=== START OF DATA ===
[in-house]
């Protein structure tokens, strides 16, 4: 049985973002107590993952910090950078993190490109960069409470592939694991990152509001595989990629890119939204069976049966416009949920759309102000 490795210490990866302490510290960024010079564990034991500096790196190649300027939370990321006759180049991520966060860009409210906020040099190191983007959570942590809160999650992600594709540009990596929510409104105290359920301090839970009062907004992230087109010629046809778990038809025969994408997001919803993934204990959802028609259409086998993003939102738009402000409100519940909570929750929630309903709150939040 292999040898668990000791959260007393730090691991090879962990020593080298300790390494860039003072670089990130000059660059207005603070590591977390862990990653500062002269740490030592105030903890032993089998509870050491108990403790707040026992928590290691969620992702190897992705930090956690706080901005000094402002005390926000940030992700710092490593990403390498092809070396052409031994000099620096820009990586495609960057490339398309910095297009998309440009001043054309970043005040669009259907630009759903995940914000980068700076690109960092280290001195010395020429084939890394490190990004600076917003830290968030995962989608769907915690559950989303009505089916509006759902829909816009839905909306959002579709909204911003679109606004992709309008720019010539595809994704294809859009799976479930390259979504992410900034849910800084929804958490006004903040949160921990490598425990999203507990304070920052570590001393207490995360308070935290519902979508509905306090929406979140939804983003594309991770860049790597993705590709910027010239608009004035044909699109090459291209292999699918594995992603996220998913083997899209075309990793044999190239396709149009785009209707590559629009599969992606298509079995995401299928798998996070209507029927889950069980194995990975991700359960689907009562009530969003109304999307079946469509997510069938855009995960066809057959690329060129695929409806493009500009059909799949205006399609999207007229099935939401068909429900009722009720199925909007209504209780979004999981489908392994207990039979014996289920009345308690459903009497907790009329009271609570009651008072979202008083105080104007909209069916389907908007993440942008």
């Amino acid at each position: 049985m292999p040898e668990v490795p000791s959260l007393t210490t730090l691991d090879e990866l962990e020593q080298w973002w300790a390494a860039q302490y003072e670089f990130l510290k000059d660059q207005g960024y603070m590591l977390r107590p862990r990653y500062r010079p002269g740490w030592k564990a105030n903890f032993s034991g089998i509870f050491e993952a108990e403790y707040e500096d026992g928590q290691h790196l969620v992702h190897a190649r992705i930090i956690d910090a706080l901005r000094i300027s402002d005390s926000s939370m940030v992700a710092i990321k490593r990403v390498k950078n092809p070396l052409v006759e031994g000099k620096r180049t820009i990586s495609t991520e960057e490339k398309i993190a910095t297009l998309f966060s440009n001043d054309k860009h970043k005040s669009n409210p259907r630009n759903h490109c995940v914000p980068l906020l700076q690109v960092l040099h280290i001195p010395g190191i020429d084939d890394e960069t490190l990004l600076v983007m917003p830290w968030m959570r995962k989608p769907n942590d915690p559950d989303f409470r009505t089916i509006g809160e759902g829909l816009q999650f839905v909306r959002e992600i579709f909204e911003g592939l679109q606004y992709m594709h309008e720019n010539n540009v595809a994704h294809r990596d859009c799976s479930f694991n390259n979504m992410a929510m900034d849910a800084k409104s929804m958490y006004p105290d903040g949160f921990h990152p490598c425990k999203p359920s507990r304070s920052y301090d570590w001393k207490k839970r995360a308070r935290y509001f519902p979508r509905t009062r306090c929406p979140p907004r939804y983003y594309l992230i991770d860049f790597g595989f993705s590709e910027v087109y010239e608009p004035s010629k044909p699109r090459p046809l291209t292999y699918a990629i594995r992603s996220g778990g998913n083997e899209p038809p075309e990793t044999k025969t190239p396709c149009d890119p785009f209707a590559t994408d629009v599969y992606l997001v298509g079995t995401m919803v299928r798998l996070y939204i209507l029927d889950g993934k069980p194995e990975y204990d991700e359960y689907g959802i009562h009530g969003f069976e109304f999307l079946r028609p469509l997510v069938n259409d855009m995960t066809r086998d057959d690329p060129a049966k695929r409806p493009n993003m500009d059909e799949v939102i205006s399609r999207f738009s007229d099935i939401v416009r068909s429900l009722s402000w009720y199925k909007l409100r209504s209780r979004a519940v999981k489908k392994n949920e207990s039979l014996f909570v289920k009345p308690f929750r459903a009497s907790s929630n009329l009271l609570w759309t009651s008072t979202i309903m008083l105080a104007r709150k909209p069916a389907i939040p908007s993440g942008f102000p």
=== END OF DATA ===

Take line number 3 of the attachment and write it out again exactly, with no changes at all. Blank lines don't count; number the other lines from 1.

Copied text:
């Amino acid at each position: 049985m292999p040898e668990v490795p000791s959260l007393t210490t730090l691991d090879e990866l962990e020593q080298w973002w300790a390494a860039q302490y003072e670089f990130l510290k000059d660059q207005g960024y603070m590591l977390r107590p862990r990653y500062r010079p002269g740490w030592k564990a105030n903890f032993s034991g089998i509870f050491e993952a108990e403790y707040e500096d026992g928590q290691h790196l969620v992702h190897a190649r992705i930090i956690d910090a706080l901005r000094i300027s402002d005390s926000s939370m940030v992700a710092i990321k490593r990403v390498k950078n092809p070396l052409v006759e031994g000099k620096r180049t820009i990586s495609t991520e960057e490339k398309i993190a910095t297009l998309f966060s440009n001043d054309k860009h970043k005040s669009n409210p259907r630009n759903h490109c995940v914000p980068l906020l700076q690109v960092l040099h280290i001195p010395g190191i020429d084939d890394e960069t490190l990004l600076v983007m917003p830290w968030m959570r995962k989608p769907n942590d915690p559950d989303f409470r009505t089916i509006g809160e759902g829909l816009q999650f839905v909306r959002e992600i579709f909204e911003g592939l679109q606004y992709m594709h309008e720019n010539n540009v595809a994704h294809r990596d859009c799976s479930f694991n390259n979504m992410a929510m900034d849910a800084k409104s929804m958490y006004p105290d903040g949160f921990h990152p490598c425990k999203p359920s507990r304070s920052y301090d570590w001393k207490k839970r995360a308070r935290y509001f519902p979508r509905t009062r306090c929406p979140p907004r939804y983003y594309l992230i991770d860049f790597g595989f993705s590709e910027v087109y010239e608009p004035s010629k044909p699109r090459p046809l291209t292999y699918a990629i594995r992603s996220g778990g998913n083997e899209p038809p075309e990793t044999k025969t190239p396709c149009d890119p785009f209707a590559t994408d629009v599969y992606l997001v298509g079995t995401m919803v299928r798998l996070y939204i209507l029927d889950g993934k069980p194995e990975y204990d991700e359960y689907g959802i009562h009530g969003f069976e109304f999307l079946r028609p469509l997510v069938n259409d855009m995960t066809r086998d057959d690329p060129a049966k695929r409806p493009n993003m500009d059909e799949v939102i205006s399609r999207f738009s007229d099935i939401v416009r068909s429900l009722s402000w009720y199925k909007l409100r209504s209780r979004a519940v999981k489908k392994n949920e207990s039979l014996f909570v289920k009345p308690f929750r459903a009497s907790s929630n009329l009271l609570w759309t009651s008072t979202i309903m008083l105080a104007r709150k909209p069916a389907i939040p908007s993440g942008f102000p």